Looking ahead, Nvidia aims to move into the central processing unit (‘CPU’) space, which if successful, would significantly extend its growth runway. In April 2021, Nvidia put out a press release that “announced its first data center CPU, an Arm-based processor that will deliver 10x the performance of today’s fastest servers on the most complex AI and high performance computing workloads… the NVIDIA Grace CPU is designed to address the computing requirements for the world’s most advanced applications.” That includes activities “that analyze enormous datasets” such as “natural language processing, recommender systems and AI supercomputing” according to the press release.

The press release went on to say that the Swiss National Supercomputing Centre (‘CSCS’) and the US Department of Energy’s (‘DOE’) Los Alamos National Laboratory would bring “supercomputers” powered by its Grace GPU online by 2023, with those supercomputers built by Hewlett Packard Enterprise Company (HPE). By moving into the CPU space, keeping in mind CPUs are a core component in both PCs and data centers, Nvidia is effectively pushing into a new market within the semiconductor industry.

Concluding Thoughts

Nvidia’s desire to expand into the CPU space and the enduring strength of its GPU offerings underpin its bright outlook. Whether or not Nvidia’s purchase of Arm goes forward, the company’s growth runway remains immense. The company has a pristine balance sheet and its free cash flow generating abilities are spectacular, aided by its modest capital expenditure requirements to maintain a given level of revenues. Nvidia is a great company, though we prefer Qualcomm Inc (QCOM) in the semiconductor (design) arena. Shares of QCOM are included as an idea in the Dividend Growth Newsletter portfolio.

We recently updated our cash flow valuation models for the tech industry. The top end of Nvidia’s fair value estimate currently sits at $311 per share, though shares of NVDA are trading above that level as of this writing. Pivoting to Qualcomm, the top end of our fair value estimate range sits at $206 per share, meaningfully above where shares of QCOM are trading at as of this writing. We covered our latest thoughts on Qualcomm in our November 2021 article Shares of Dividend Growth Idea Qualcomm Surge Higher (link here). As of this writing, shares of QCOM yield ~1.5% and shares of NVDA yield less than 0.1%.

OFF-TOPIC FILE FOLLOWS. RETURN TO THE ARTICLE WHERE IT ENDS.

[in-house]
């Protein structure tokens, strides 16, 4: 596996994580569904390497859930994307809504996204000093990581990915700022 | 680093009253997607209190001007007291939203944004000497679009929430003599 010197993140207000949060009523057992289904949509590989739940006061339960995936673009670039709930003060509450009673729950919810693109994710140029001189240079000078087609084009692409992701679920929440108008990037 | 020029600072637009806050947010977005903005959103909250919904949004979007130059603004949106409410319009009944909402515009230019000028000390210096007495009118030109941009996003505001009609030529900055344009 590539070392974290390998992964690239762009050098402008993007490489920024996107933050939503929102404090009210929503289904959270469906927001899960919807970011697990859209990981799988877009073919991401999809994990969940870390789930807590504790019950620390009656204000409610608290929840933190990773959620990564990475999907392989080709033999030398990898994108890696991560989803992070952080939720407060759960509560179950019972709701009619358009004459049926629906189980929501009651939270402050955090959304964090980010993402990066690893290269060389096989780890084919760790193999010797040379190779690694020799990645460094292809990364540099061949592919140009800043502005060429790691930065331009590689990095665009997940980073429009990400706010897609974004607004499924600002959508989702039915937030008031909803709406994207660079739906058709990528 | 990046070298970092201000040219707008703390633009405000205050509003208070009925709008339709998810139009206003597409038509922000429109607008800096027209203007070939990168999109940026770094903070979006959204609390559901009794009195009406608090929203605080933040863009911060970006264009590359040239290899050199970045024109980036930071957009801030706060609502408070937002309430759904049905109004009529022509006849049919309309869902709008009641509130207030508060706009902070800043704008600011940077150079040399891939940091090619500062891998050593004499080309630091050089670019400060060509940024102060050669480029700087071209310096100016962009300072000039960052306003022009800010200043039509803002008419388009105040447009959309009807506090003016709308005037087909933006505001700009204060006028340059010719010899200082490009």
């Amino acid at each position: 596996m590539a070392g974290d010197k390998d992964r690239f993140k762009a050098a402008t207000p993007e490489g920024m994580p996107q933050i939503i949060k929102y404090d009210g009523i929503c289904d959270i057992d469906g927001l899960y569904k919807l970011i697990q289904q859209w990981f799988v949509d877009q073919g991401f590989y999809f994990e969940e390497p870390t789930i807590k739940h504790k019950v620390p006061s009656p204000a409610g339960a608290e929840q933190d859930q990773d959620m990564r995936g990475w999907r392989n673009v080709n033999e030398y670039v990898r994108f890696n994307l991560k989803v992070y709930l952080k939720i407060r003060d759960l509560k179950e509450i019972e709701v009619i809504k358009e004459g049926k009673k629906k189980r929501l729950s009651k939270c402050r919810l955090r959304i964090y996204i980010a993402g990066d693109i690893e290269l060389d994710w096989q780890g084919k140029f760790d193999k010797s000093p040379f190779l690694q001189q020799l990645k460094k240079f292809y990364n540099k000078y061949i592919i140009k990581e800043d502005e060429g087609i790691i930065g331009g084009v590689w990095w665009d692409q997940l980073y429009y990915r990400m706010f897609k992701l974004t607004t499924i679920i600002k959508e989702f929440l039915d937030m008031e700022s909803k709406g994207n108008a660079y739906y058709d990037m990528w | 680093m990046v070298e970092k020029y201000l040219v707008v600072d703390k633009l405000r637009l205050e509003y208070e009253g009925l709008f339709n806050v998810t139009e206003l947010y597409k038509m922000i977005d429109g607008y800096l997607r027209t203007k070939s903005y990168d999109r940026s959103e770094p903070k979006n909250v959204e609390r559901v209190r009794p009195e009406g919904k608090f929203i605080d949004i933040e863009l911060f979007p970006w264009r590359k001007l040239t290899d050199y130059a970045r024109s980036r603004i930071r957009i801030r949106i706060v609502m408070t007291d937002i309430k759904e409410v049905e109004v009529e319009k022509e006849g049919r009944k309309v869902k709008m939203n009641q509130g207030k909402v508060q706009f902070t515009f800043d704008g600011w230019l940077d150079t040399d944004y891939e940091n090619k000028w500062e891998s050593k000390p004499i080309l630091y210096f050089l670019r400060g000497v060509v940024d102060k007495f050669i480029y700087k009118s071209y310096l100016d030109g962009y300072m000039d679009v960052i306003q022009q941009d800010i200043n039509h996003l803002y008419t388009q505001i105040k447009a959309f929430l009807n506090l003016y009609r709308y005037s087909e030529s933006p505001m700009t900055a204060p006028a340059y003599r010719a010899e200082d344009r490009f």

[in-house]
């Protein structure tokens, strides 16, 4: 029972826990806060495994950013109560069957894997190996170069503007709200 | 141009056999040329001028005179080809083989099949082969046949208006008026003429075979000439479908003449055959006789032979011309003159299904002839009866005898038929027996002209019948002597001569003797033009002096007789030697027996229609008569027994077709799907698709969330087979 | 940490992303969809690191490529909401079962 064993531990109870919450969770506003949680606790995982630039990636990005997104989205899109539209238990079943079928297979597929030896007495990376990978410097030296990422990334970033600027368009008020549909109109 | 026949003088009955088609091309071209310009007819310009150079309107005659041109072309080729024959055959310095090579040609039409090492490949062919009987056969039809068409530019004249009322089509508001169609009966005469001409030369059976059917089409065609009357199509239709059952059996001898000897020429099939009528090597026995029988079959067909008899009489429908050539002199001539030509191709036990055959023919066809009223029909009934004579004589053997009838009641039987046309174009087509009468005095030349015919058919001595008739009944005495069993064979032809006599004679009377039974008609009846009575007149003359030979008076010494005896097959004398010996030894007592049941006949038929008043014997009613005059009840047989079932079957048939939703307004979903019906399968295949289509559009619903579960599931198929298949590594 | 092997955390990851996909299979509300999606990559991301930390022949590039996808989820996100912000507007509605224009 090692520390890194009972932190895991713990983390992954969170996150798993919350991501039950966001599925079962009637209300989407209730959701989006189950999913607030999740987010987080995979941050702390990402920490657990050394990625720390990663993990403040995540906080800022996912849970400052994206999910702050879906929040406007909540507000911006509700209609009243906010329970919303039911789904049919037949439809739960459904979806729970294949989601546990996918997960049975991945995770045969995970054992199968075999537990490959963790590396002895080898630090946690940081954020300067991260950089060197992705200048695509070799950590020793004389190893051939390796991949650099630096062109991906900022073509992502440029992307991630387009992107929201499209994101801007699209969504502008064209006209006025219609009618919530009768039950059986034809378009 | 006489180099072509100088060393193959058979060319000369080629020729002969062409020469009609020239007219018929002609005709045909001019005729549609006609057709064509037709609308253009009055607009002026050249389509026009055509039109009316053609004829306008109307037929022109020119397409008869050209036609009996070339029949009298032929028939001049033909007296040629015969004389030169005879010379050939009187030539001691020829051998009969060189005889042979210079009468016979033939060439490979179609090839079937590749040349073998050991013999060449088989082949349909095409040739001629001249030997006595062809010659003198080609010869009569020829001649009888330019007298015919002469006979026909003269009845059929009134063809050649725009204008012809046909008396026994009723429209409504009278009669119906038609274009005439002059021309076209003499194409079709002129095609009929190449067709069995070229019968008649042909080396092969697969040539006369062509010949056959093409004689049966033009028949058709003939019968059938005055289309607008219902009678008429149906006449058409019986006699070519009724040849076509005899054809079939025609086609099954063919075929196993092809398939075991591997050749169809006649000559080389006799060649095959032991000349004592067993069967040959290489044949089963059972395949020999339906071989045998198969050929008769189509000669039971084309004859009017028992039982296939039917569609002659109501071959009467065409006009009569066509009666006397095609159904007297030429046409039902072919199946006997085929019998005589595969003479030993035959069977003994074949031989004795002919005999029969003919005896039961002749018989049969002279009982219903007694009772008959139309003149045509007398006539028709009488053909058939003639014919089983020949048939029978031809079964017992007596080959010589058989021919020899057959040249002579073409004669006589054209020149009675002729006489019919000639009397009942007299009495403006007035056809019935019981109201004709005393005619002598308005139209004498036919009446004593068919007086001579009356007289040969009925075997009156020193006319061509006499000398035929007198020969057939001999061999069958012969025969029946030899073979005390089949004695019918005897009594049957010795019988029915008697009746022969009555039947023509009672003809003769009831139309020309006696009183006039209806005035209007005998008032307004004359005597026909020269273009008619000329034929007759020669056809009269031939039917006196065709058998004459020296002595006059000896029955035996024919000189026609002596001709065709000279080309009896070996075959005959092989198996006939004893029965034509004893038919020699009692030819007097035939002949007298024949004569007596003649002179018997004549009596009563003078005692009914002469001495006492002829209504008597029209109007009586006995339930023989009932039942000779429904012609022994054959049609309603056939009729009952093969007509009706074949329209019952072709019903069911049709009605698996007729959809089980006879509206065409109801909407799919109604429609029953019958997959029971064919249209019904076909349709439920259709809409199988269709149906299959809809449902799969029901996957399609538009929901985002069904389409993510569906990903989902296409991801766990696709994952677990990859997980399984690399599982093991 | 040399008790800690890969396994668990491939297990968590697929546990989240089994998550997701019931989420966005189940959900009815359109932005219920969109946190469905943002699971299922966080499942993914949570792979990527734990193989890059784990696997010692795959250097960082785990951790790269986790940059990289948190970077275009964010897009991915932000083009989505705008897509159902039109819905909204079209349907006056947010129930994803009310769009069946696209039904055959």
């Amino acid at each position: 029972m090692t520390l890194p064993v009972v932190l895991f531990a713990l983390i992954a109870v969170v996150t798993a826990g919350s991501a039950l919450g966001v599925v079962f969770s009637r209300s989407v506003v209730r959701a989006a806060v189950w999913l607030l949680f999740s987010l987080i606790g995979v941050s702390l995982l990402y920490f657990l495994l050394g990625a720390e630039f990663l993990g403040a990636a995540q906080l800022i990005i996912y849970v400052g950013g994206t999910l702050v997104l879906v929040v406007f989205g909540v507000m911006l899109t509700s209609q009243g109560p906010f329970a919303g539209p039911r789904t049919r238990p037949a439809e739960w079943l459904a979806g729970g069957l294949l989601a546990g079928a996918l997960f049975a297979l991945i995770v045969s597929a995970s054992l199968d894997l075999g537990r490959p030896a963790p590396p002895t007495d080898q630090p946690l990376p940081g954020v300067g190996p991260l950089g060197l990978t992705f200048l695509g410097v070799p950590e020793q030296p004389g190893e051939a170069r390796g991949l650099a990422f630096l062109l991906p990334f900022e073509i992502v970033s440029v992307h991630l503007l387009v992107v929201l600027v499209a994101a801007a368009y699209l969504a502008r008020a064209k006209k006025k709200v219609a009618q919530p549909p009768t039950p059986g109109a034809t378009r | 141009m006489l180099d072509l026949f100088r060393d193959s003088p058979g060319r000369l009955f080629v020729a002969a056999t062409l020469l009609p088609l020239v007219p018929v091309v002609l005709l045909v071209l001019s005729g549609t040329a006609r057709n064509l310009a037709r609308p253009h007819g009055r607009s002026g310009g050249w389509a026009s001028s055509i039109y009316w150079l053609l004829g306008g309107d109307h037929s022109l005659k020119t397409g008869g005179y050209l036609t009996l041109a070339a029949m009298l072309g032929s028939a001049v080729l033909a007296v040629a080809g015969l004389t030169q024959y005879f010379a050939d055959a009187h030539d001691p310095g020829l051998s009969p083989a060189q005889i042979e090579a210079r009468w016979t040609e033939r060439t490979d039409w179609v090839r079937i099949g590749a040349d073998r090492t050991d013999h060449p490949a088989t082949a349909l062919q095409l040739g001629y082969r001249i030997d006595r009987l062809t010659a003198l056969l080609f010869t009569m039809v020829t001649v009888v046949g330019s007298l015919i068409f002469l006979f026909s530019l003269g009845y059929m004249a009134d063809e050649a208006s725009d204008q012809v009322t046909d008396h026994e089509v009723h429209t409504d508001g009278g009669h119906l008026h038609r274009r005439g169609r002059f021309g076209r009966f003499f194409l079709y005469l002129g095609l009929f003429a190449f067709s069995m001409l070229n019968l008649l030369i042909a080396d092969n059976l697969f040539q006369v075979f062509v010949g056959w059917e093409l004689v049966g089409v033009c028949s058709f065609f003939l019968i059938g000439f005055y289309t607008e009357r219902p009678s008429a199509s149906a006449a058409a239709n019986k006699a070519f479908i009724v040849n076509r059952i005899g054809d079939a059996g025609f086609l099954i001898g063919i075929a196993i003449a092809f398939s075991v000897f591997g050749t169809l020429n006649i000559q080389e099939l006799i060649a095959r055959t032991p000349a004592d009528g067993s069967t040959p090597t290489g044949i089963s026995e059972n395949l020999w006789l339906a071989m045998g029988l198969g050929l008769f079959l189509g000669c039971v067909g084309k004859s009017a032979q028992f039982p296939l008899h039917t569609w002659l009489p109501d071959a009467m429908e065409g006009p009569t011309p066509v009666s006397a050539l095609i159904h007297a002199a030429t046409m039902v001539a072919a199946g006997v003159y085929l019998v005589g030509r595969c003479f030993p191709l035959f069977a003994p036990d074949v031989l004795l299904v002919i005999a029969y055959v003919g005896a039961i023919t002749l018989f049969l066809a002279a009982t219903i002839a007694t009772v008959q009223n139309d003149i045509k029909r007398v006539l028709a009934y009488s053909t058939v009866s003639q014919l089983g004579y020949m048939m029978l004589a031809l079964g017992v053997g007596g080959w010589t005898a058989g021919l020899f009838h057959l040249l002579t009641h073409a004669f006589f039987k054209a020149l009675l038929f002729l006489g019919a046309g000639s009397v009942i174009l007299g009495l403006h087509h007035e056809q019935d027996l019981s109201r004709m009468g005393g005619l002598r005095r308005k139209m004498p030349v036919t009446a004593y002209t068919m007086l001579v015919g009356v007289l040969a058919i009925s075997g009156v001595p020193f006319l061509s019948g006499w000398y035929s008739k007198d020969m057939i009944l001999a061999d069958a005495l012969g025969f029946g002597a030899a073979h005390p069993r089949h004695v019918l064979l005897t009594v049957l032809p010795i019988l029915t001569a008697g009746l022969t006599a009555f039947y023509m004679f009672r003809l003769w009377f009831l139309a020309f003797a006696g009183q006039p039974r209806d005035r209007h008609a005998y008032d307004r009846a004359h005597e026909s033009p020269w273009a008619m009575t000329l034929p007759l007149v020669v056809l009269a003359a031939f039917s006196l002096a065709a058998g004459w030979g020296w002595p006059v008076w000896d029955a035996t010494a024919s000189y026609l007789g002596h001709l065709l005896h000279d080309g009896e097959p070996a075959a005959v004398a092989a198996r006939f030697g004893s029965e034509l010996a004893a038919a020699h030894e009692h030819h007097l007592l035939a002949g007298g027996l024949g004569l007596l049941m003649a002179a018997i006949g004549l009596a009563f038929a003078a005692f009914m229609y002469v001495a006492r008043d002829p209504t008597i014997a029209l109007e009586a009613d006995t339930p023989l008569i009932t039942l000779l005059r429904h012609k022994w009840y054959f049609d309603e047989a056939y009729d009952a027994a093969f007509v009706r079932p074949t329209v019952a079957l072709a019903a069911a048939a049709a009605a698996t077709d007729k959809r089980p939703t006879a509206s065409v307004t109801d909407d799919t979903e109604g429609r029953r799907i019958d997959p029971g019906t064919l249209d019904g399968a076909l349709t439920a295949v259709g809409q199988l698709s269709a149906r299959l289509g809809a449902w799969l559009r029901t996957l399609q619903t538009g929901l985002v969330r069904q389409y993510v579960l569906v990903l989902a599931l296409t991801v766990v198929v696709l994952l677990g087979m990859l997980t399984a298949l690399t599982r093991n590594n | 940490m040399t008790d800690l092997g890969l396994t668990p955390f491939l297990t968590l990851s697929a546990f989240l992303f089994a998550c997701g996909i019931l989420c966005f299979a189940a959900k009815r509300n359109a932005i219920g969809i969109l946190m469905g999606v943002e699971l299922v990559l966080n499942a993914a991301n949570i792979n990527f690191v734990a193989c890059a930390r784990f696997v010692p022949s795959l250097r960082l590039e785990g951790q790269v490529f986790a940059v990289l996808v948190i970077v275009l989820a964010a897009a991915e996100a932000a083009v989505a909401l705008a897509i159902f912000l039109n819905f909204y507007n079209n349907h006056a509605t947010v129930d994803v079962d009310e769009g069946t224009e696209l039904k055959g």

Our other favorite semiconductor names include photolithography equipment supplier ASML Holding Inc (ASML) and semiconductor foundry Taiwan Semiconductor Manufacturing, which are both included as ideas in our new ESG Newsletter portfolio (readers can learn more about that product here). We covered our latest thoughts on ASML Holding in our November 2021 article ASML Holding’s Bright Growth Outlook (link here) that we encourage our members to check out.




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Callum Turcan does not own shares in any of the securities mentioned above. Apple Inc (AAPL), Cisco Systems Inc (CSCO), and Microsoft Corporation (MSFT) are all included in both Valuentum’s simulated Best Ideas Newsletter portfolio and simulated Dividend Growth Newsletter portfolio. Alphabet Inc (GOOG) Class C shares, Facebook Inc (FB), Korn Ferry (KFY), PayPal Holdings Inc (PYPL) and Visa Inc (V) are all included in Valuentum’s simulated Best Ideas Newsletter portfolio. Oracle Corporation (ORCL) and Qualcomm Inc (QCOM) are both included in Valuentum’s simulated Dividend Growth Newsletter portfolio. ASML Holding NV (ASML), Facebook Inc, Oracle Corporation, and Taiwan Semiconductor Manufacturing Company Limited (TSM) are all included in Valuentum’s simulated ESG Newsletter portfolio. Some of the other companies written about in this article may be included in Valuentum's simulated newsletter portfolios. Contact Valuentum for more information about its editorial policies.